Eyewitness 1999: The birth of the 'Busa

Published: 08 September 2015

Would Suzuki’s speedster really do 200mph? And what would law-makers think?

uzuki’s GSX-1300R Hayabusa was the first production motorcycle that threatened to break the 200mph barrier. Although it never quite managed it in standard trim, its outrageous 175bhp was enough to pull an eye-watering (and genuine) 194mph and create a stir in the corridors of power. The bike was so outrageously fast that it marked the end of the long-running battle to build the world’s fastest production bike and, following its launch, most manufacturers signed up to a gentleman’s agreement to limit future bikes to 300kph/186mph. But back in the good old days of 1999, just £8299 was enough to buy you a top speed that even Grand Prix racers struggled to match.
 


Roger Simmons

Suzuki GB’s chief mechanic and test rider at the time of the Hayabusa launch

 
 


Chris Moss

Former MCN road tester, now freelance motorcycle journalist

Roger Simmons: ‘At the time, Suzuki were determined to produce a high-speed touring bike that would just be unbelievably better and faster than anything else. I don’t think anyone anticipated the reaction that it caused though – it spiralled out of control. As soon as people started talking about the 200mph barrier, that really ruffled some feathers. I mean, 180mph bikes didn’t seem to bother anyone but as soon as you mentioned 200mph people got really spooked!’

Chris Moss: ‘There’s nothing quite as seductive as power and speed. We knew the Hayabusa was going to be fat, slippery, and fast, and it really didn’t disappoint. It was ridiculously rapid, but it was just so easy to go fast on it too – you didn’t even have to rev it, you just opened the throttle.’

Simmons: ‘I was involved in the testing of the prototype about a year before the bike was launched. We did a lot of riding on the German autobahns and it was just unbelievable – no-one had ever experienced anything like that before. The tyre manufacturers just sh*t themselves! Only Bridgestone stuck with us – everyone else pulled out because tyres were just de-laminating all over the place.’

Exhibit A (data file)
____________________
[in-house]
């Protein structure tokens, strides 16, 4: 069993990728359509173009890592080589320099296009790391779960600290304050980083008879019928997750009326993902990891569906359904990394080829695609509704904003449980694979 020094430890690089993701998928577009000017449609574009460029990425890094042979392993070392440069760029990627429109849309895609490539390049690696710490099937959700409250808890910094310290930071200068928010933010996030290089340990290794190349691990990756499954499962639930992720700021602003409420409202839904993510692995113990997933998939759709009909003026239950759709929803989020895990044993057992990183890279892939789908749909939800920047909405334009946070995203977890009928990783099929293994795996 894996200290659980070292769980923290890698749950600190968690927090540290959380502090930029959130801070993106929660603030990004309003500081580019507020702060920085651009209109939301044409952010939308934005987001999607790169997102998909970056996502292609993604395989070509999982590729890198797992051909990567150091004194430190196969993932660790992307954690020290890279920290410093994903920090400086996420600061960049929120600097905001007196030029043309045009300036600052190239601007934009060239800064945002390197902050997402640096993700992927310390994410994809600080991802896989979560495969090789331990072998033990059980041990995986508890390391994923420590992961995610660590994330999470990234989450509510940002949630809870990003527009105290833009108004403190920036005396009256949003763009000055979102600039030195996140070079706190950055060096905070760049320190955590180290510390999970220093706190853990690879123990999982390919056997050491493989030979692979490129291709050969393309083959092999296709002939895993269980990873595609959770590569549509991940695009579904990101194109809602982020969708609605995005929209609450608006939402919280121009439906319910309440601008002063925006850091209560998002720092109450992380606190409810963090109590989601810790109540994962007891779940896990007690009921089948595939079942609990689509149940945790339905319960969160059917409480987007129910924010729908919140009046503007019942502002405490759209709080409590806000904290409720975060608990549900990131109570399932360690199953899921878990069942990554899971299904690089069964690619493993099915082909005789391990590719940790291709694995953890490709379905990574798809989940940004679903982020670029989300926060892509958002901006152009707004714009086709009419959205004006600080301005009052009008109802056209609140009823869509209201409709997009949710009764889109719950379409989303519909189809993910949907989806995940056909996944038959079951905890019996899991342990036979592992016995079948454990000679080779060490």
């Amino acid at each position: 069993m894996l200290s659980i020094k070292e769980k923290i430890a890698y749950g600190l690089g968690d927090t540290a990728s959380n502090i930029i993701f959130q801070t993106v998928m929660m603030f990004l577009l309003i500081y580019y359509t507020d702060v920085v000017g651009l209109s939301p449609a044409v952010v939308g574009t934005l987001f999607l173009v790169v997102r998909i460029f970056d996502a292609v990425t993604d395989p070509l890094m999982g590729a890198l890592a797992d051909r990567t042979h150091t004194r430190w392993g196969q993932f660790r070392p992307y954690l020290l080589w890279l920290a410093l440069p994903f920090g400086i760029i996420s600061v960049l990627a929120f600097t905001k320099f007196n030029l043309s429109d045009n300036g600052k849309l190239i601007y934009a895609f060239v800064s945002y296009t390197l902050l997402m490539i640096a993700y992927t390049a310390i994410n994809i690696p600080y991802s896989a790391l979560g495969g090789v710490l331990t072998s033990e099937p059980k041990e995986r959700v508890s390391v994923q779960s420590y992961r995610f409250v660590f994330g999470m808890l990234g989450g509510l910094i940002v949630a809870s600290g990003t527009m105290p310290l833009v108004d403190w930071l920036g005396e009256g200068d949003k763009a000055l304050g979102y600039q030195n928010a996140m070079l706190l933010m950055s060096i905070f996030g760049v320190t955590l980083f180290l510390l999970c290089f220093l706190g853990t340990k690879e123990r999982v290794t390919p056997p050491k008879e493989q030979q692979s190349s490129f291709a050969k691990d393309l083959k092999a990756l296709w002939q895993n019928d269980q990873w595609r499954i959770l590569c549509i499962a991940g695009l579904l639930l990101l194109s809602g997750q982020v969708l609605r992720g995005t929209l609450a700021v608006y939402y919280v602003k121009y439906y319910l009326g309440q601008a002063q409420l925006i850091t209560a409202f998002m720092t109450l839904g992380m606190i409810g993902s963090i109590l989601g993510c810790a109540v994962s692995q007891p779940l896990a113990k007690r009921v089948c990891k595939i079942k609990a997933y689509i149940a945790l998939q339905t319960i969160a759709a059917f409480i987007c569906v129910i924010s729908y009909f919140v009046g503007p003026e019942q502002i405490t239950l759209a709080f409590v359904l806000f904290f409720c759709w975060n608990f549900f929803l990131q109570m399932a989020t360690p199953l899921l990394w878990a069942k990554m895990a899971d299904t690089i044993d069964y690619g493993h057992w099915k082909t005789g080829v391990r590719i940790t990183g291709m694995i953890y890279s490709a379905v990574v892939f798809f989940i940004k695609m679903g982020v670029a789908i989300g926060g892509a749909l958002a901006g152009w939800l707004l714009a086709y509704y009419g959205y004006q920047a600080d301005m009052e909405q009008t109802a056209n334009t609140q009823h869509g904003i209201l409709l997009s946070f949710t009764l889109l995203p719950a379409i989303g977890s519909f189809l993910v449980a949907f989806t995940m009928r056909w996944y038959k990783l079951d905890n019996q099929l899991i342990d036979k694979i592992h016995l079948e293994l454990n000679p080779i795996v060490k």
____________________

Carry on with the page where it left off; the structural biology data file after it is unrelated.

Moss: ‘At the launch, we put a camera on the tank and tried to ride it flat-out on the roads in Spain to see what top speed we could record. I think we got an indicated 197mph on the clock but I couldn’t get tucked in properly because of the camera so we could have gone faster. I remember my rucksack flew open and I lost practically my whole life – including my asthma inhaler – it was like a speeding fine from God!’

Simmons: ‘We were out at Catalunya for about two weeks prior to the launch, running the bikes for one-hour sessions on the track to see how the tyres would hold up. The press got 30-minute sessions. But in a brave move by Suzuki, they built in a day to let the press loose on the streets as well. You couldn’t really stretch a Hayabusa’s legs around the Catalunya circuit so they let them out on the roads. Obviously things got a bit wild then...’

Moss: ‘I had to go on the Johnnie Walker Show on Radio 2 to defend the bike amidst all the panic that it could do 200mph. Johnnie was great about it but, in general, there were too many people in suits trying to make laws about something they didn’t understand. A 200mph bike is no more dangerous than a 180mph bike and nobody complained about those. It was a typical political over-reaction.’

Simmons: ‘Aerodynamics played a big part in achieving the Hayabusa’s top speed, but pure power was the main thing. Suzuki built prototypes that made more power than the production model because we knew if we were aiming to build a bike capable of about 200mph then the prototypes would have to be tested beyond that – more like 215mph. The sad thing is those prototypes were probably destroyed. The Japanese are very unsympathetic and unsentimental about that sort of thing. Those bikes would have carried markings saying “Use internally or destroy.”’


Moss: ‘That was a bike that you certainly didn’t leave behind when you got on the plane home from the launch. It made a mark on you, it stayed with you because it was so impressive and so stupidly fast. It wasn’t an attractive bike by any stretch but that really didn’t matter – all you needed to look at were the speedo and rev counter.’ 

Simmons: ‘People still use the Hayabusa as a benchmark for top speed now and yet it’s 16 years old, so that shows just how far ahead of the game it was in 1999. It still holds its head up now as a performance motorcycle.’